For the horror fan:
White Horse: I disliked this book, but in this case, that is a good thing. It is a creepy, unsettling horror novel that was a bit much for me, but will be perfect for fans of the genre.
For the graphic novel fan:
Saga, Volume 1: Great for fans of Brian K. Vaughn’s Y: The Last Man, this volume is the first collection of a new comic book series from the author. It is a dark and adult story, but adult graphic novel fans who enjoy science fiction will enjoy it.
For the college-bound teen:
Easy: Part of the New Adult genre, this is the story of a girl who grows up and gains independence while at college. Parts of the story are dark, but it is an excellent book that really surprised me. Great for fans of realistic stories with a hint of romance.
For the young adult literature fan:
The Fault in Our Stars: Easily one of the best books I have read this year (and named best book of the year by Time Magazine), this story of two teen cancer patients never becomes too sentimental. It will make you cry but it will also make you laugh. Perfect for fans of young adult literature, or in fact anyone else.
Every Day: Another great book for readers of all ages, this book combines elements of fantasy and romance into a book that is more than either genre. It tells the story of A who is trying to build a relationship despite waking up in a different person’s body each day.
Dark Star: This book is perfect for the Buffy The Vampire Slayer fan on your list. Set in a world where superheroes really exist, it follows one high schooler as she learns the truth about herself and her family and finds her place in this world. Funny and action-packed at the same time.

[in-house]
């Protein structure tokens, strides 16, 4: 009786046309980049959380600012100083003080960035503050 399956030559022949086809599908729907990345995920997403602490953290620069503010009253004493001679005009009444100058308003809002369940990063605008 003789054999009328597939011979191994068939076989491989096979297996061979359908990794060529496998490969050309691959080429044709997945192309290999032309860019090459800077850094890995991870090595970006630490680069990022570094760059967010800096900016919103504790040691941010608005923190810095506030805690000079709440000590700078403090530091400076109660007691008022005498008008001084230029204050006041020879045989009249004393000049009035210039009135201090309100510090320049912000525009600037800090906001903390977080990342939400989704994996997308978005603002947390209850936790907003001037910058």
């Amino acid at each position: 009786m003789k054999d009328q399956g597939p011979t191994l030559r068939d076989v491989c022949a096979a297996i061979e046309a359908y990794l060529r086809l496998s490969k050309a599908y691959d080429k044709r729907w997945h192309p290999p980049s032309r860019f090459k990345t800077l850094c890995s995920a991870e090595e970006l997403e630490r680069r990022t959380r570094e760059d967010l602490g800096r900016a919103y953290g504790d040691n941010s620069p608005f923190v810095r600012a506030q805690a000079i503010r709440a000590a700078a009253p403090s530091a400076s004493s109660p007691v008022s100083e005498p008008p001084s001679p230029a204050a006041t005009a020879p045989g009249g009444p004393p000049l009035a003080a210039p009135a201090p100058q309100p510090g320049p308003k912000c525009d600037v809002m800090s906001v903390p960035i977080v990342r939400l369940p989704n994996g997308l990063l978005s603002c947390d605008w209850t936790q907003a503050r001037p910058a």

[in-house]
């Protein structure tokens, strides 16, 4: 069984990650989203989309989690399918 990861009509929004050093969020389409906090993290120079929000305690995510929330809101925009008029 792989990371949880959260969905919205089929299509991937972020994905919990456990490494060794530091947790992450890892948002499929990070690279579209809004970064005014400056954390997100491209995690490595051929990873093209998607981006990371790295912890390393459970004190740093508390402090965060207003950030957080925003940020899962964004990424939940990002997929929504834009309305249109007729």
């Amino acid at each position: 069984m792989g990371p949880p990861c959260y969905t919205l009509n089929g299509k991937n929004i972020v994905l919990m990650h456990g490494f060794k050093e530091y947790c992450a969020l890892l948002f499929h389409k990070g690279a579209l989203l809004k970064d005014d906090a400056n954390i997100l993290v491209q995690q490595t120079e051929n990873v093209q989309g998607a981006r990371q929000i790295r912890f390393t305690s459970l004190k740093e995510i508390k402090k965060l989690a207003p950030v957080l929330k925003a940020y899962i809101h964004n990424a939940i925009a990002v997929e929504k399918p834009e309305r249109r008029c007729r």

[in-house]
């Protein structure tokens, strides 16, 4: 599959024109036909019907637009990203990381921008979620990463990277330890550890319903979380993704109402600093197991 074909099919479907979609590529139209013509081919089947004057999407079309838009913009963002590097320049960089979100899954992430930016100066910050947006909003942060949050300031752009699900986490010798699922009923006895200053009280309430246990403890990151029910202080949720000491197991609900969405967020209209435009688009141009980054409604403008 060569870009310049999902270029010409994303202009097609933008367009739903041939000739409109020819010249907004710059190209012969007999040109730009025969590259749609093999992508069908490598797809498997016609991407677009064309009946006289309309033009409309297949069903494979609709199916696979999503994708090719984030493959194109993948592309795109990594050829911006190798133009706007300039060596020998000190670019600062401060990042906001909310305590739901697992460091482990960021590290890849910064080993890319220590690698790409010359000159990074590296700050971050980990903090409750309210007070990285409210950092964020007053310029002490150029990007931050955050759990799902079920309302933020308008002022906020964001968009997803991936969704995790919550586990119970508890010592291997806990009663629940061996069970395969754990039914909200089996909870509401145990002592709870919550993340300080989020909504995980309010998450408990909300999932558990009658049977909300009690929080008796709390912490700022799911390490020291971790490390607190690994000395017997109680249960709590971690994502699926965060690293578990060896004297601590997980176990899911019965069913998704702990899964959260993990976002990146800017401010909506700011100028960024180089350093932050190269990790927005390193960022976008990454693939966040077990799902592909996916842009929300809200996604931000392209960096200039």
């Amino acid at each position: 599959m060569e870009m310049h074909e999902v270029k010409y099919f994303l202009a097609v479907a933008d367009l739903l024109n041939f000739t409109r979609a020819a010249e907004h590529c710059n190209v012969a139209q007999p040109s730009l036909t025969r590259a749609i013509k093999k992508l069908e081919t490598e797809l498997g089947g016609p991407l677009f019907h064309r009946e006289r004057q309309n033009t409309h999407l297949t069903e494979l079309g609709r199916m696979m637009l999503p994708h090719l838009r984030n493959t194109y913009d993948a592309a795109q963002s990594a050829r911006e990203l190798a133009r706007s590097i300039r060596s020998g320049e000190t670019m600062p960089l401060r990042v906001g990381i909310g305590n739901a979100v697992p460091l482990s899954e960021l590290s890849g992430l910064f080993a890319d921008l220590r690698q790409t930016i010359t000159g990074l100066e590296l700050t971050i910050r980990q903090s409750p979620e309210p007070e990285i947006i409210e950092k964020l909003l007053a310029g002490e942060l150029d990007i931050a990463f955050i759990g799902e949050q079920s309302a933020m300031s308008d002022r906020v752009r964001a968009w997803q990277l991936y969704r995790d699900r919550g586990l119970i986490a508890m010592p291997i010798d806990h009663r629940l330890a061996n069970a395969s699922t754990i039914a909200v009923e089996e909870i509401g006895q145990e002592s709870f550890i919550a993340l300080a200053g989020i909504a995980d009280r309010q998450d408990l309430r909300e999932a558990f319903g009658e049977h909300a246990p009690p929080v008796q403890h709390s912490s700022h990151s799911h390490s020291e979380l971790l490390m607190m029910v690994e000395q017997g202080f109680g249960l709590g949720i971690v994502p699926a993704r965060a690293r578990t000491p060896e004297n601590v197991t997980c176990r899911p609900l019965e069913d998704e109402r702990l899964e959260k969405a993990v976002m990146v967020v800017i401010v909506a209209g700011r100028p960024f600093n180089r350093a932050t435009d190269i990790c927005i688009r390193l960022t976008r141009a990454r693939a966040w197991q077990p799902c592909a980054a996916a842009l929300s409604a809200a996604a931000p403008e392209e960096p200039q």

For the tween fantasy fan:
Iron Hearted Violet: Violet is not a typical princess and this is not a typical fairytale. This is a story that has kingdoms and dragons and all of the other trappings of a typical fantasy tale, but also has a very modern sensibility and a unique take on these tried and true genre elements. Great for fans of fantasy and fairytales.
Ghost Knight: Filled with ghosts and knights as the title would suggest, this book follows a young boy as he leaves home for boarding school and discovers a ghost. It is a fun story with great characters. Perfect for fans of the Harry Potter series.
I hope these suggestions help you with your holiday shopping!
Friends with Boys by Faith Erin Hicks
Official Summary: “A coming-of-age tale with a spooky twist!
Maggie McKay hardly knows what to do with herself. After an idyllic childhood of homeschooling with her mother and rough-housing with her older brothers, it’s time for Maggie to face the outside world, all on her own. But that means facing high school first. And it also means solving the mystery of the melancholy ghost who has silently followed Maggie throughout her entire life. Maybe it even means making a new friend—one who isn’t one of her brothers.
Funny, surprising, and tender, Friends with Boys is a pitch perfect YA graphic novel full of spooky supernatural fun.”
Friends with Boys by Faith Erin Hicks is a quirky and fun graphic novel about Maggie, a teenage girl about to start her first year at the local public high school after having been home schooled until that point. She is understandably nervous to be starting school and is simultaneously dealing with the emotional fallout of her mother having recently run out on the family. To make matters worse, her brothers leave her to walk to school on her own on the first day and her father is the local sheriff so her only other option is to arrive at school in a squad car. To further complicate her life, she frequently sees a ghost who has started appearing to her even more often.
After years learning alone at home, Maggie is completely overwhelmed by the sheer number of students at school, but soon she finds friends in Lucy and her brother Alistair. The book follows her efforts to understand the social stratas of her high school and to confront the ghost that follows her.